POL8061 : Welfare Attitudes: A Comparative Politics Approach
- Offered for Year: 2019/20
- Module Leader(s): Miss Karyn McCloud
- Owning School: Geography, Politics & Sociology
- Teaching Location: Newcastle City Campus
|Semester 2 Credit Value:||20|
In this module, we examine why some people support welfare policies while others do not. We
consider both individual and contextual factors that influence individuals' support for particular
social policies, and for the welfare state in general. The key aims of this module are:
(1) To introduce students to the main theories of welfare attitudes.
(2) To provide students with practical skills to measure and analyse public attitudes.
(3) To increase students' capacity to appraise academic research on, and popular accounts of, public attitudes.
(4) To engage students with the comparative study of public opinion.
Outline Of Syllabus
The module is divided into three parts. First, the module introduces the key concepts of welfare state and welfare attitudes. Second, the module discusses different theories of individual predictors of welfare attitudes. The module concludes by examining welfare attitudes across time and countries. Statistical techniques varying from graphs, cross-tabulations to correlations and regression analysis (according to students' skills) are used to exemplify diverse empirical applications of the main theories.
1. Welfare states and welfare attitudes – introduction to the module.
2. Welfare states: history and typology.
3. Welfare attitudes: types and measurements.
What explains individuals' welfare attitudes?
4. A rational choice approach.
5. A sociological approach.
6. A social psychological approach.
How/why do public attitudes differ across countries?
7. Policy feedback effects and the regime hypothesis.
8. Public v policy responsiveness.
9. Globalisation, migration and inequality.
10. Review, recap and preparation for final assignment.
Cavaillé, Charlotte and Trump, Kris-Stella. 2015. The two facets of social policy preferences. Journal
of Politics, 77(1):146–160
Edlund, Jonas. 1999. Progressive taxation farewell? Attitudes to income redistribution and taxation in Sweden, Great Britain and the United States. in Svallfors, S. and Taylor-Gooby, P. (Eds), The end of welfare state? Public response to state retrenchment. Routledge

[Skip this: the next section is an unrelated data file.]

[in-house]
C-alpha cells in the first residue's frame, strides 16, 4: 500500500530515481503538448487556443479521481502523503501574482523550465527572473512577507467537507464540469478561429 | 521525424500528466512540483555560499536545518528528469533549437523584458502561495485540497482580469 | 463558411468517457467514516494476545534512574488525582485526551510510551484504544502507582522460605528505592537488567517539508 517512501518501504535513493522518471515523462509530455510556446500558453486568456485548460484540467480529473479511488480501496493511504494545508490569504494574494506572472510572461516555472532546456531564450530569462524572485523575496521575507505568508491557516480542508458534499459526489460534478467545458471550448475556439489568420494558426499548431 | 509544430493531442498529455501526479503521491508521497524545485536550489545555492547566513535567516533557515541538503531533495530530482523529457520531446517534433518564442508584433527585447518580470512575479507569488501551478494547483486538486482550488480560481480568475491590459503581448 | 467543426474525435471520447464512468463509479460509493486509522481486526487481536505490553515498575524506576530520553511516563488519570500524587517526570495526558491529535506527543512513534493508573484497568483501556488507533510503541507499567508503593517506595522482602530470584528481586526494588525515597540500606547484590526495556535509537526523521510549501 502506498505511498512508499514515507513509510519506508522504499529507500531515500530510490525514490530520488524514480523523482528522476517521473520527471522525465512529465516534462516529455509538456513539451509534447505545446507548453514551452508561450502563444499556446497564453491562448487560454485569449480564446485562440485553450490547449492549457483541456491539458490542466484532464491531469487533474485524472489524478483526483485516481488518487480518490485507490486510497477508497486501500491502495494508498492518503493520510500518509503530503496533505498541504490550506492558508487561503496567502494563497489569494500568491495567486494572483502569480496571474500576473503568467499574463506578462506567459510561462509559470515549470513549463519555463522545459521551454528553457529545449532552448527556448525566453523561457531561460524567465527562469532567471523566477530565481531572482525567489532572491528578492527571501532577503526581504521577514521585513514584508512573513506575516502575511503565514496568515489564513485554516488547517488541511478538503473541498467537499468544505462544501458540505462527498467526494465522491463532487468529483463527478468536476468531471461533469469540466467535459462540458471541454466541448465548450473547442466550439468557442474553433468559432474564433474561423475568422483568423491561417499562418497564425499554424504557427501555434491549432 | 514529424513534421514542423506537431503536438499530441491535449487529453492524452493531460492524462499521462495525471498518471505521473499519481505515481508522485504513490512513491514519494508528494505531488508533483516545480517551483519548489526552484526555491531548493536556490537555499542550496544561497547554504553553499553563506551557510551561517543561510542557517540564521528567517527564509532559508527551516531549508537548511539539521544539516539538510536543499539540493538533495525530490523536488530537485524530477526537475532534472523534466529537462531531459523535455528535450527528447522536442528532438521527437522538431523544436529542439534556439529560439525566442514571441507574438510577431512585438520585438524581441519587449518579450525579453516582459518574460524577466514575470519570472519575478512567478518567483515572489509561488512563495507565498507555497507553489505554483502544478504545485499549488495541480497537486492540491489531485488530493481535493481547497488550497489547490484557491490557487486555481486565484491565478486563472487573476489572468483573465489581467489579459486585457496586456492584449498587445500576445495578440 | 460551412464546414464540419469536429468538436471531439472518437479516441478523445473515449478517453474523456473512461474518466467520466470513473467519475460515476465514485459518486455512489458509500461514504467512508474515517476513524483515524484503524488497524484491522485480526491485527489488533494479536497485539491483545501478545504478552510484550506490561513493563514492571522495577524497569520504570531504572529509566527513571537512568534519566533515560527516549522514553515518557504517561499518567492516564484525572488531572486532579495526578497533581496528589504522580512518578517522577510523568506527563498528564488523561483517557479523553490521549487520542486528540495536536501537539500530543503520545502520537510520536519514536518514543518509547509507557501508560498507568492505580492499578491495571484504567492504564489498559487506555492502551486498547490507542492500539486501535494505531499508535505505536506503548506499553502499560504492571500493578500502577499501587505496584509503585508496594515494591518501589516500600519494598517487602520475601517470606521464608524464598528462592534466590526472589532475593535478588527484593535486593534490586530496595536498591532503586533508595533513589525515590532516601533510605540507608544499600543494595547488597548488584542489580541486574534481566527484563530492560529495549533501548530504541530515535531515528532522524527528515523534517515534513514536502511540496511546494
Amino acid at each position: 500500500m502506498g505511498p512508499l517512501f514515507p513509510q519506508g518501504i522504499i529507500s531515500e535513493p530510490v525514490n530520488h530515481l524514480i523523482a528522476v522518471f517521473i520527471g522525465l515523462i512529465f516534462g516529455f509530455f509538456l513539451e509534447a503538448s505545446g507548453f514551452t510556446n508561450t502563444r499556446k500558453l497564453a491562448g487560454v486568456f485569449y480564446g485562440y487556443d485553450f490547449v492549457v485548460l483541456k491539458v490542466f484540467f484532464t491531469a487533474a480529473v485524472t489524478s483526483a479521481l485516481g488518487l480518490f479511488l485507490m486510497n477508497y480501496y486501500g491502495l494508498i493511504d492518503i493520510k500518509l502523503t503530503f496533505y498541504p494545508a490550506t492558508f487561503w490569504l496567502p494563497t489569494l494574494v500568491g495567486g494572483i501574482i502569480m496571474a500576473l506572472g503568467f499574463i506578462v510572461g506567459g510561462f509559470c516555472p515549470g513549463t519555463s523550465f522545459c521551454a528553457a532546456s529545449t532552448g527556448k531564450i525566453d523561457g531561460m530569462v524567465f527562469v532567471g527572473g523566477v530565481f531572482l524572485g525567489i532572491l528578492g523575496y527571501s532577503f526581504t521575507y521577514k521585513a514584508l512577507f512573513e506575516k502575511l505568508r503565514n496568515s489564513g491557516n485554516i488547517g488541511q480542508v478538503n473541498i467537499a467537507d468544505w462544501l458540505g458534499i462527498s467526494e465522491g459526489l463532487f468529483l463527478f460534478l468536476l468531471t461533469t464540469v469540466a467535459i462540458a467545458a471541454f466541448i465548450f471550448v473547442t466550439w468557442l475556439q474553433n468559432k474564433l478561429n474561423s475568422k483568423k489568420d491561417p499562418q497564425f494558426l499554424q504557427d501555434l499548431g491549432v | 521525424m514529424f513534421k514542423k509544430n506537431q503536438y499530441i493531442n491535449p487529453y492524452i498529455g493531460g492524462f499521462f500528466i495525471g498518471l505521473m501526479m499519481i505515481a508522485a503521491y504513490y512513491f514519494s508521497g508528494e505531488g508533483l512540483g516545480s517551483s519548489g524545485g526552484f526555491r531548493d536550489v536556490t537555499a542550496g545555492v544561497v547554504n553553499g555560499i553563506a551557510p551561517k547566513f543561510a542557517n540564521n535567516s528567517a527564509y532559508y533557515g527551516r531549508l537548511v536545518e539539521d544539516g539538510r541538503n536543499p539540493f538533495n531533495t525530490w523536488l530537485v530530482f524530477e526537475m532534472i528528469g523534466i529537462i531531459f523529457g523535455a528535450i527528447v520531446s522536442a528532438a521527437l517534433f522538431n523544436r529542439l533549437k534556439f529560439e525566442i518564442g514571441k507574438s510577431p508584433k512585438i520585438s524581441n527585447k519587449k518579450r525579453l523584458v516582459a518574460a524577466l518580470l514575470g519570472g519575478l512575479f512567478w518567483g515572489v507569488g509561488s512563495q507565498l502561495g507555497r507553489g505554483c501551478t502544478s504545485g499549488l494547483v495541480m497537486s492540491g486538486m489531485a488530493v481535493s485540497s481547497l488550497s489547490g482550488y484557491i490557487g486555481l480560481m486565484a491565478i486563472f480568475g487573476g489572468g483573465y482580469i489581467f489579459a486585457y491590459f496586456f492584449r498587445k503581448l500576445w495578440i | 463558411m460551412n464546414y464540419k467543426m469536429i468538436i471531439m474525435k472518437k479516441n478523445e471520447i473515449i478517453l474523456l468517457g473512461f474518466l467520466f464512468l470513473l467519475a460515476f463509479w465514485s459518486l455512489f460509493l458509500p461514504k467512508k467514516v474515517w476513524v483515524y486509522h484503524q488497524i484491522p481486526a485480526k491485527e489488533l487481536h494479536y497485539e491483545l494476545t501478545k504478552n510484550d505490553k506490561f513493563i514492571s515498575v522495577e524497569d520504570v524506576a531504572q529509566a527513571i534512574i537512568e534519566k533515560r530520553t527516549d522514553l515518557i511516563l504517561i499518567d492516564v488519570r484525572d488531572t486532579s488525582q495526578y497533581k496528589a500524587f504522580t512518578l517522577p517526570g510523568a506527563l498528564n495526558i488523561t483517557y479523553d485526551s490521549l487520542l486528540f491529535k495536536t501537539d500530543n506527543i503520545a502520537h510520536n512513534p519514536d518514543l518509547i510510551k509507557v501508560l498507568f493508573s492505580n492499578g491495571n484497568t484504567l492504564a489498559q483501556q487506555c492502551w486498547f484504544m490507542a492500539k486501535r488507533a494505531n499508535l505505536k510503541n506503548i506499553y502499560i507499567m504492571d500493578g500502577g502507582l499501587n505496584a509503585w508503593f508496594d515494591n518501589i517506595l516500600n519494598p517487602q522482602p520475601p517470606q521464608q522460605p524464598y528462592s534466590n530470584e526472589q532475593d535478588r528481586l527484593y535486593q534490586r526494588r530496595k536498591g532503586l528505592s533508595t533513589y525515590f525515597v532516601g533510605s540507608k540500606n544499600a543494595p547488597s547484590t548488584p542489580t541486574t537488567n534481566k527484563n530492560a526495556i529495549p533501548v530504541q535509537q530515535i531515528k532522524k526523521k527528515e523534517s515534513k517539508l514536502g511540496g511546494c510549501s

Jensen, Carsten, and Michael Bang Petersen. 2017. The deservingness heuristic and the politics of health care. American Journal of Political Science 61(1): 68-83.
Zhu, Ling, and Christine S Lipsmeyer. 2015. Policy feedback and economic risk: the influence of privatization on social policy preferences. Journal of European Public Policy 22(10): 1489-1511.
|Scheduled Learning And Teaching Activities||Small group teaching||11||2:00||22:00||N/A|
|Scheduled Learning And Teaching Activities||Workshops||4||2:00||8:00||N/A|
|Scheduled Learning And Teaching Activities||Drop-in/surgery||2||1:00||2:00||N/A|
|Guided Independent Study||Independent study||1||168:00||168:00||N/A|
Teaching Rationale And Relationship
Seminars will give students the opportunity to present and discuss theoretical ideas and empirical applications based on the weekly assigned readings. The module leader will provide the slides, data and instructions for students to generate the tables/graphs discussed during the seminars.
Workshops will provide students with hands-on experience with the statistical techniques needed to develop similar empirical applications.
Drop-in/surgeries will provide additional guidance for students when preparing the literature review, research design and empirical analysis for the final research paper.
The format of resits will be determined by the Board of Examiners
|Research paper||2||M||100||4000 word research paper|
Assessment Rationale And Relationship
The research paper will test students' ability:
• To address a major question in the area of comparative welfare attitudes.
• To draw upon and engage critically with the relevant literature.
• To formulate simple theoretical expectations based on cited literature.
• To design a simple research design.
• To identify and synthetize relevant empirical data/evidence.
• To evaluate whether empirical evidence supports the formulated theoretical expectations.
The research paper outline will give students the opportunity to receive early feedback on the outline of their final research paper.